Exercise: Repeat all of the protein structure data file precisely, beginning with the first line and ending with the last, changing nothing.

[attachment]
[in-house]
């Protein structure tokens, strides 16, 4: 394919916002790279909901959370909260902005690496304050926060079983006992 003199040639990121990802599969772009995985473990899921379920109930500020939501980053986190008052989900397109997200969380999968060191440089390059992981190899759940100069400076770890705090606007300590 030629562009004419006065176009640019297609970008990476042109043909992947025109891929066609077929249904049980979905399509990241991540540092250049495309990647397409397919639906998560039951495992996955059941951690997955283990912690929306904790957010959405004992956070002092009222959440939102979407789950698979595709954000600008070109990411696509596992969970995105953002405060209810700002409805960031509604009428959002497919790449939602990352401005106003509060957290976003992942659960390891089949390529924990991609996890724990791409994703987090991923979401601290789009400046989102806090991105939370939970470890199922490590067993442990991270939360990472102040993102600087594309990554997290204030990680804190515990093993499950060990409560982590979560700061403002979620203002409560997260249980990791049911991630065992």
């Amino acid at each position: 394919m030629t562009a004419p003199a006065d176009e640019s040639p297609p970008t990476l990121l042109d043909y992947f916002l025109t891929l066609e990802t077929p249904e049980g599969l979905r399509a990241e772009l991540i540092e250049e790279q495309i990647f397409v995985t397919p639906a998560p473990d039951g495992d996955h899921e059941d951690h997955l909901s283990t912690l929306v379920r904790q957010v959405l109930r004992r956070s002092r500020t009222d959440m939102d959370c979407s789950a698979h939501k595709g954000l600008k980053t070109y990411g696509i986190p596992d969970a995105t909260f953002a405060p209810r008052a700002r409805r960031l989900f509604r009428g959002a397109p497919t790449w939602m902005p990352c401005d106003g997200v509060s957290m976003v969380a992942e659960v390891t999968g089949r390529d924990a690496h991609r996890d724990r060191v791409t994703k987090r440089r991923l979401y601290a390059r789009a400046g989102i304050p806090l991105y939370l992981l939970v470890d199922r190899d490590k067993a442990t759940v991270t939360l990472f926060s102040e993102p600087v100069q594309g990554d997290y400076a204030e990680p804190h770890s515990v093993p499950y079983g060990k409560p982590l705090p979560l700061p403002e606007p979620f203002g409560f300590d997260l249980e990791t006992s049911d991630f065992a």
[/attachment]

[in-house]
């Protein structure tokens, strides 16, 4: 394919916002790279909901959370909260902005690496304050926060079983006992 003199040639990121990802599969772009995985473990899921379920109930500020939501980053986190008052989900397109997200969380999968060191440089390059992981190899759940100069400076770890705090606007300590 030629562009004419006065176009640019297609970008990476042109043909992947025109891929066609077929249904049980979905399509990241991540540092250049495309990647397409397919639906998560039951495992996955059941951690997955283990912690929306904790957010959405004992956070002092009222959440939102979407789950698979595709954000600008070109990411696509596992969970995105953002405060209810700002409805960031509604009428959002497919790449939602990352401005106003509060957290976003992942659960390891089949390529924990991609996890724990791409994703987090991923979401601290789009400046989102806090991105939370939970470890199922490590067993442990991270939360990472102040993102600087594309990554997290204030990680804190515990093993499950060990409560982590979560700061403002979620203002409560997260249980990791049911991630065992």
């Amino acid at each position: 394919m030629t562009a004419p003199a006065d176009e640019s040639p297609p970008t990476l990121l042109d043909y992947f916002l025109t891929l066609e990802t077929p249904e049980g599969l979905r399509a990241e772009l991540i540092e250049e790279q495309i990647f397409v995985t397919p639906a998560p473990d039951g495992d996955h899921e059941d951690h997955l909901s283990t912690l929306v379920r904790q957010v959405l109930r004992r956070s002092r500020t009222d959440m939102d959370c979407s789950a698979h939501k595709g954000l600008k980053t070109y990411g696509i986190p596992d969970a995105t909260f953002a405060p209810r008052a700002r409805r960031l989900f509604r009428g959002a397109p497919t790449w939602m902005p990352c401005d106003g997200v509060s957290m976003v969380a992942e659960v390891t999968g089949r390529d924990a690496h991609r996890d724990r060191v791409t994703k987090r440089r991923l979401y601290a390059r789009a400046g989102i304050p806090l991105y939370l992981l939970v470890d199922r190899d490590k067993a442990t759940v991270t939360l990472f926060s102040e993102p600087v100069q594309g990554d997290y400076a204030e990680p804190h770890s515990v093993p499950y079983g060990k409560p982590l705090p979560l700061p403002e606007p979620f203002g409560f300590d997260l249980e990791t006992s049911d991630f065992a």